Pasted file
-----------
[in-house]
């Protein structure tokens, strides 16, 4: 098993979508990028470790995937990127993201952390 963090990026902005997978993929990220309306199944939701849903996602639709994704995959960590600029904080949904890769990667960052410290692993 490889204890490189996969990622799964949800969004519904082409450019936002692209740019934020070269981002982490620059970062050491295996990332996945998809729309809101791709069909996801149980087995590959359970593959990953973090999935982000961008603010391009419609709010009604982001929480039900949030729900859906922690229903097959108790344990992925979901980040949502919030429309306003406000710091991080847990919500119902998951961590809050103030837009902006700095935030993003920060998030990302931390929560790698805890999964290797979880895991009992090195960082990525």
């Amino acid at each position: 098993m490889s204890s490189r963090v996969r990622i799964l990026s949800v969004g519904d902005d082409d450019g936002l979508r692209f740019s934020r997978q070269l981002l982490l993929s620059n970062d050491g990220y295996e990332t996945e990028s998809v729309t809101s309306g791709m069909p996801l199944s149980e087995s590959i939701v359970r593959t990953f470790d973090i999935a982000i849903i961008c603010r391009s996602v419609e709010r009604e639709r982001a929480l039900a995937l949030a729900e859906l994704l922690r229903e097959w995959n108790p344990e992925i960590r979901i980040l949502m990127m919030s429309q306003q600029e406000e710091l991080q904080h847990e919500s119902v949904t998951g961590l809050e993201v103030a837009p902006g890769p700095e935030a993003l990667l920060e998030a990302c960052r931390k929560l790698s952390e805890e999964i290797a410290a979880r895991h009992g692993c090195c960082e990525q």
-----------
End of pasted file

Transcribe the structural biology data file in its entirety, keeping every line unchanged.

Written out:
[in-house]
């Protein structure tokens, strides 16, 4: 098993979508990028470790995937990127993201952390 963090990026902005997978993929990220309306199944939701849903996602639709994704995959960590600029904080949904890769990667960052410290692993 490889204890490189996969990622799964949800969004519904082409450019936002692209740019934020070269981002982490620059970062050491295996990332996945998809729309809101791709069909996801149980087995590959359970593959990953973090999935982000961008603010391009419609709010009604982001929480039900949030729900859906922690229903097959108790344990992925979901980040949502919030429309306003406000710091991080847990919500119902998951961590809050103030837009902006700095935030993003920060998030990302931390929560790698805890999964290797979880895991009992090195960082990525």
């Amino acid at each position: 098993m490889s204890s490189r963090v996969r990622i799964l990026s949800v969004g519904d902005d082409d450019g936002l979508r692209f740019s934020r997978q070269l981002l982490l993929s620059n970062d050491g990220y295996e990332t996945e990028s998809v729309t809101s309306g791709m069909p996801l199944s149980e087995s590959i939701v359970r593959t990953f470790d973090i999935a982000i849903i961008c603010r391009s996602v419609e709010r009604e639709r982001a929480l039900a995937l949030a729900e859906l994704l922690r229903e097959w995959n108790p344990e992925i960590r979901i980040l949502m990127m919030s429309q306003q600029e406000e710091l991080q904080h847990e919500s119902v949904t998951g961590l809050e993201v103030a837009p902006g890769p700095e935030a993003l990667l920060e998030a990302c960052r931390k929560l790698s952390e805890e999964i290797a410290a979880r895991h009992g692993c090195c960082e990525q």